Hey, we thought it would be fun to start a monthly Throwback Thursday post! Fun, right?. TBT posts will highlight favorite trips, activities, or life events from our past. So without further ado, I give to you the first Throwback Thursday post on Haggis and Hamburgers…
Allow me to set the stage, it is springtime 2008 and a shy, yet curious college graduate is planning her very first trip abroad. Solo.
Don’t worry, I wont write this whole post in the third person… that would be extremely annoying.
After graduating college in the winter of 2007 and planning to enroll full-time in grad school the following fall, I wanted to make the most of the 8-month lull between school programs.
I needed an adventure. I imagined visiting exotic and far places, but a quick reality check of the costs popped my
Fiji Africa New Zealand daydream bubble. I wanted to go anywhere and everywhere. I also wanted to spend time volunteering and helping others. Which led to the light bulb moment – by volunteering I could reduce the cost of travel and spend time abroad in a meaningful way. However, it shocked me when I saw how much volunteer fees could be. Why do I have to pay THOUSANDS of dollars to volunteer my own time?
I began to research affordable places to travel and volunteer, which is much easier nowadays than it was 8 years ago. This ultimately led me to my first adventure: Peru! I found an after-school volunteer program in Cusco, Peru at Aldea Yanapay where I could work with kids, stay at the volunteer hostel, and still have free time to explore. It was a win-win situation. To make my dream a reality, I found work through temp agencies, working 7 days a week for 4 months straight to save for the trip.
Come May 2008, it was time to cash in and hop on the plane to Peru. Without the safety net of my family and friends, I planned a 5-week trip to the land of the Inca. I had never been out of the country before and I departed with a flurry of feelings, mostly excitement. Seriously, I found my old journal and while I hate reading my old writing, it is kind of funny to relive life as a 23 year old:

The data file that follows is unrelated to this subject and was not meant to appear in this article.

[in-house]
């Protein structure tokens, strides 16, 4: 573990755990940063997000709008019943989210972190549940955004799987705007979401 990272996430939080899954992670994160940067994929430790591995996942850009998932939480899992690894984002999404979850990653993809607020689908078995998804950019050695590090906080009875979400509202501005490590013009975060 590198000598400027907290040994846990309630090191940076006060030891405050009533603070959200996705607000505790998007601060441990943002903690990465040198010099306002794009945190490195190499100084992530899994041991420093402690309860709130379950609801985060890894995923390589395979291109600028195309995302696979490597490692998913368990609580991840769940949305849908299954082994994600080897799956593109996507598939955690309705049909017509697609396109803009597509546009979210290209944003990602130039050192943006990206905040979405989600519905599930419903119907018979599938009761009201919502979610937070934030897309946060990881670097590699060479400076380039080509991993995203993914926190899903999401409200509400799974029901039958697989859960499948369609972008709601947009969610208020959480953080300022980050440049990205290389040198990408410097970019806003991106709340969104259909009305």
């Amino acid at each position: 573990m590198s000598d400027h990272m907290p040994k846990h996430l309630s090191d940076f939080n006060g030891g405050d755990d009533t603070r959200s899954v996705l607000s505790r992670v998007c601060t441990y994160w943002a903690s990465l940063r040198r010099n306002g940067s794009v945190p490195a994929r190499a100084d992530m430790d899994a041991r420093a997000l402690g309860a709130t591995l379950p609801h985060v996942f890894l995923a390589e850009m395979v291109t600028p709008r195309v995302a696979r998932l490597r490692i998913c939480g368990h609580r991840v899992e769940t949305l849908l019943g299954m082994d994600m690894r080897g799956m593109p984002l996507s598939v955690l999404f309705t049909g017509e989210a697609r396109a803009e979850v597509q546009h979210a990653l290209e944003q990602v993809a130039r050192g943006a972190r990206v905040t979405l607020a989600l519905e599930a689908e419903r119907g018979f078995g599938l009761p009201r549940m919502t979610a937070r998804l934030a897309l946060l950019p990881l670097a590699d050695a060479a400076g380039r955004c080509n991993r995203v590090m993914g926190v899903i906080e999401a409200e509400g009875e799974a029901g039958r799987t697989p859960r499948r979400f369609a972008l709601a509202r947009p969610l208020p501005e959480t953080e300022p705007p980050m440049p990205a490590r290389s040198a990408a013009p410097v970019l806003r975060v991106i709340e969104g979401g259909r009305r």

At this very moment I am on an airplane to Peru – PERU! I can hardly believe it! … This trip means so much to me – it’s a chance to feel like I can truly make a difference in the lives of others, a chance to explore a corner of the world that I always wanted to see, not to mention a chance to bond & form relationships with volunteers. I want the next month of my life to be an exciting, life-changing event – and I believe that it will.
Wow… makes me queasy just reading the entry – that is one peppy Midwest girl ready to take on the world. Anyways, it’s funny how you can build up what you think an experience will be like in your head, only to be faced with a completely different reality. Peru (and travel in general) came with the good, the bad, and the unexpected.
First let me say that Peru is a gorgeous country. Coming from the Midwest, I had never seen anything like it. I spent the majority of my time in Cusco, where I volunteered with the Aldea Yanapay School. In the late afternoon, volunteers would head to the school to help kids with their homework, oversee art and play time activities, as well as facilitate classes. The month I was there, the curriculum was Buddhism. It was a learning experience not only for the kids, but for myself as well.
I loved that the kids would come in excited every day, greeting you with a kiss on the cheek and a quick, “Hola Profe!” greeting. That being said, I felt fairly worthless in the classroom setting. I didn’t speak fluent Spanish, so I wasn’t much help to the volunteers leading the class. But at the end of the day we all had fun and most importantly the kids had a caring and nurturing environment to go to after school.
The schedule was great, as it allowed for plenty of daytime exploration. Cusco is a very walkable city – although admittedly with the altitude change, I struggled with climbing the hills for a while.
There are open-air markets with everything imaginable (I miss the fresh squeezed juice), beautiful plaza squares, and ruins on the outskirts of town.